Terry R. Baughman
“You meet him who rejoices and does righteousness, Who remembers You in Your ways” (Isaiah 64:5).
One of the outstanding attributes of Christ followers is having an attitude of gladness. Contrary to some misconceptions that Christians are long-faced mourners with a dour and sour attitude, a joyful spirit and a contented countenance are more likely to be the demeanor of devoted disciples.
The purpose in the ministry of Jesus was outlined in His reading from Isaiah when Jesus visited the synagogue in Nazareth. He read from the prescribed passages of Isaiah 61 and declared, “Today this Scripture is fulfilled in your hearing” (Luke 4:21).
In the continuation of the prophet’s passage He predicted that the Messiah would come, “To console those who mourn in Zion, To give them beauty for ashes, The oil of joy for mourning, The garment of praise for the spirit of heaviness” (Isaiah 61:3). Again he wrote, “I will greatly rejoice in the Lord, My soul shall be joyful in my God” (Isaiah 61:10). In the text above the prophet Isaiah declared that God will meet with those who rejoice and those who seek to follow Him in righteous conduct, those who remember the ways of God.
After we have grown accustomed to the Christian walk and the fresh and new experience that was once so thrilling has become common and routine, we must remember to rejoice. Recall the joy that came with the liberation from sin. Remember the load that lifted at an altar of repentance when the joy of sins forgiven replaced the burden of condemnation. He exchanged the “spirit of heaviness” for a garment of praise and clothed us with “the garments of salvation.”
Even when circumstances are difficult and adversity assails we are reminded to rejoice in God. The prophet Habakkuk painted a dreary picture of times of famine and want, “Though the fig tree may not blossom, Nor fruit be on the vines; Though the labor of the olive may fail, And the fields yield no food; Though the flock may be cut off from the fold, And there be no herd in the stalls.” All was dismal and bleak yet he concluded with a positive declaration, “Yet I will rejoice in the Lord, I will joy in the God of my salvation” (Habakkuk 3:17–18). When everything looks hopeless, Remember to Rejoice!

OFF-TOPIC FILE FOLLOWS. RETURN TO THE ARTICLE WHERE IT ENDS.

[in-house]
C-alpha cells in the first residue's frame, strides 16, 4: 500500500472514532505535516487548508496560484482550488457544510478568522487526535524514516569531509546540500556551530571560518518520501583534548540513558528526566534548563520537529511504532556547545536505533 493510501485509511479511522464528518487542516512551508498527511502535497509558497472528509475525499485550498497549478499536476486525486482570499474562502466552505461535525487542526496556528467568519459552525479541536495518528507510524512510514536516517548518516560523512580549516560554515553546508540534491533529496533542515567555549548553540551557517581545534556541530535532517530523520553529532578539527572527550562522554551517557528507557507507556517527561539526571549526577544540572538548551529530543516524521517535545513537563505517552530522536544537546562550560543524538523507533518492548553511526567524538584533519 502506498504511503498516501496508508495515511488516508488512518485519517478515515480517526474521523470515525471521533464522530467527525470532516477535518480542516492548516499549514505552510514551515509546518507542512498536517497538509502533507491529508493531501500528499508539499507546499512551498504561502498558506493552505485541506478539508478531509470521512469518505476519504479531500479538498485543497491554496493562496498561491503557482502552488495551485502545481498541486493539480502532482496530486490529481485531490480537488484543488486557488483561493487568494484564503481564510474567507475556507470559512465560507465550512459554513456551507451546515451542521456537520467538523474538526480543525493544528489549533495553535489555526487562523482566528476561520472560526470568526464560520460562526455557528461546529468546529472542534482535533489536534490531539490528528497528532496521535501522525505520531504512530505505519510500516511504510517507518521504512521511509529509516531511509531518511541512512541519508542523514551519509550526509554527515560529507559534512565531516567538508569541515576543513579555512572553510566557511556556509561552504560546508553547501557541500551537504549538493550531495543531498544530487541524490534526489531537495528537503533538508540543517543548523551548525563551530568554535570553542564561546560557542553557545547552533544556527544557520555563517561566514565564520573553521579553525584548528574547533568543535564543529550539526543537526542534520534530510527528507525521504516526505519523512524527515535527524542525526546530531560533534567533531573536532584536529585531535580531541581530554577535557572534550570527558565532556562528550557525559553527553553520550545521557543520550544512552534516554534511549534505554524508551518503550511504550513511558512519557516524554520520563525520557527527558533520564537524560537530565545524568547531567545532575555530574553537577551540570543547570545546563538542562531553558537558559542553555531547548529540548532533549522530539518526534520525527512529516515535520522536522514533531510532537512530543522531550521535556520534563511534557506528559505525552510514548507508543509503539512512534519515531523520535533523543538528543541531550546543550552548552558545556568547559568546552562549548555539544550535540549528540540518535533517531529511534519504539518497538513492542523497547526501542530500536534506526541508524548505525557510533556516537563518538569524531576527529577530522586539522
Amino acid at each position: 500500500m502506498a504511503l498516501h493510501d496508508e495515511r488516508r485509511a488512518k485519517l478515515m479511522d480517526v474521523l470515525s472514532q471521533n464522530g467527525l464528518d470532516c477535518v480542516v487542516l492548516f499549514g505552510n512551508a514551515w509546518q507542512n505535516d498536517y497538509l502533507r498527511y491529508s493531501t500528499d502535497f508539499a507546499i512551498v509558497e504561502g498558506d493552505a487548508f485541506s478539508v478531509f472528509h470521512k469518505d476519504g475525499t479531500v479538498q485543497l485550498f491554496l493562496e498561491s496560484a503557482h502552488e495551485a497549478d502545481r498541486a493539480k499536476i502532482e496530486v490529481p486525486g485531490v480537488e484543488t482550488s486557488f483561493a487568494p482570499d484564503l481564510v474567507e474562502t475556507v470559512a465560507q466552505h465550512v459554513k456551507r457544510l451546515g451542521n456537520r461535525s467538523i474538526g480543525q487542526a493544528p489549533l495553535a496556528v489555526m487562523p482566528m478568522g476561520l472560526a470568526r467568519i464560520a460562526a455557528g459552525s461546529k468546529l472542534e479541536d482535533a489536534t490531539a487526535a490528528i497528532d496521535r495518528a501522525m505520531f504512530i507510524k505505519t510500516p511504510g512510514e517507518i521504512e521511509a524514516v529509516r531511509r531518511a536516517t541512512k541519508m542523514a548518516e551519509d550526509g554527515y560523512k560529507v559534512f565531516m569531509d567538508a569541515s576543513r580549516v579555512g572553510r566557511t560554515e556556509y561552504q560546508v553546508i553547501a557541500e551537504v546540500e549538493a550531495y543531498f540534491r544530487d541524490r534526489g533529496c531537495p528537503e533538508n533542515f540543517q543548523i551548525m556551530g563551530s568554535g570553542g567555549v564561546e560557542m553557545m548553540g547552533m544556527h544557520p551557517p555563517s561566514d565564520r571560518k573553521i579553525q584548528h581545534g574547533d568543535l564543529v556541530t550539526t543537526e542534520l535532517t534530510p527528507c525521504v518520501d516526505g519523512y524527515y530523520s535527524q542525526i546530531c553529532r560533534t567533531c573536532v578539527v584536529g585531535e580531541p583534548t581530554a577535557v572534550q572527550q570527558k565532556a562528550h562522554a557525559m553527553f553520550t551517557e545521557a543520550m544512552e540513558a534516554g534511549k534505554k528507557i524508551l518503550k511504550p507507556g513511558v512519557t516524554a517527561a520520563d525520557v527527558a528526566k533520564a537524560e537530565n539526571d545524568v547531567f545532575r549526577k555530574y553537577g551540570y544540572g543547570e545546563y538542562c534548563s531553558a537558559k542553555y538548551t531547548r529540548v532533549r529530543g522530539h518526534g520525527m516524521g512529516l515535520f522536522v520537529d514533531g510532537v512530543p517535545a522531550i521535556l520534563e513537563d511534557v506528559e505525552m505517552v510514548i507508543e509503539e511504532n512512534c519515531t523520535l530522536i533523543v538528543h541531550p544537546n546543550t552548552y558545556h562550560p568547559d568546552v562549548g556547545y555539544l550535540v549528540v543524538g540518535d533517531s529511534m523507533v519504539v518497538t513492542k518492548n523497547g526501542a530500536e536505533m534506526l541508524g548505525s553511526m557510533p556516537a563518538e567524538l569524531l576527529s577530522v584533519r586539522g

After the return of the exiles of Judah there was a reading of the Law before the congregation. When the people heard the Word of the Lord they were overcome with their failures and discouraged with their shortcomings. Nehemiah instructed the people, “Go your way, eat the fat, drink the sweet, and send portions to those for whom nothing is prepared; for this day is holy to our Lord. Do not sorrow, for the joy of the Lord is your strength” (Nehemiah 8:10). God did not give us His word to discourage us, but to offer us hope, help, and healing. He is our hope and as we rejoice in Him we will find strength.
Paul admonished his readers multiple times to, “Rejoice!” To the Thessalonians he charged, “Rejoice always, pray without ceasing, in everything give thanks; for this is the will of God in Christ Jesus for you” (1 Thessalonians 5:16–18), and to the Philippians emphasized, “Rejoice in the Lord always. Again I will say, rejoice!” (Philippians 4:4).
Remember to Rejoice!
“Rejoice in the Lord always. Again I will say, rejoice!” (Philippians 4:4).